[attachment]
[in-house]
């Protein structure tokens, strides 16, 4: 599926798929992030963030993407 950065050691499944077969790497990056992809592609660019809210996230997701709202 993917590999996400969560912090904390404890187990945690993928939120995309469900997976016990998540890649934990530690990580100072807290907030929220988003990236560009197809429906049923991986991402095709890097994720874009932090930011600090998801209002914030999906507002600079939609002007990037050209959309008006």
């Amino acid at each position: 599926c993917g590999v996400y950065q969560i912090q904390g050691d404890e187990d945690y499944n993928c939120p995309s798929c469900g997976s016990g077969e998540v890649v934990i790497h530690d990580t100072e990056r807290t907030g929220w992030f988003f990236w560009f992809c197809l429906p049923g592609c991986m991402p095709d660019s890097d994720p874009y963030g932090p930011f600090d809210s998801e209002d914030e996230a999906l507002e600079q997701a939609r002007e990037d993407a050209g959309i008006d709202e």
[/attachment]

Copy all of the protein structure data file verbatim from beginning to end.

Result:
[in-house]
């Protein structure tokens, strides 16, 4: 599926798929992030963030993407 950065050691499944077969790497990056992809592609660019809210996230997701709202 993917590999996400969560912090904390404890187990945690993928939120995309469900997976016990998540890649934990530690990580100072807290907030929220988003990236560009197809429906049923991986991402095709890097994720874009932090930011600090998801209002914030999906507002600079939609002007990037050209959309008006």
């Amino acid at each position: 599926c993917g590999v996400y950065q969560i912090q904390g050691d404890e187990d945690y499944n993928c939120p995309s798929c469900g997976s016990g077969e998540v890649v934990i790497h530690d990580t100072e990056r807290t907030g929220w992030f988003f990236w560009f992809c197809l429906p049923g592609c991986m991402p095709d660019s890097d994720p874009y963030g932090p930011f600090d809210s998801e209002d914030e996230a999906l507002e600079q997701a939609r002007e990037d993407a050209g959309i008006d709202e």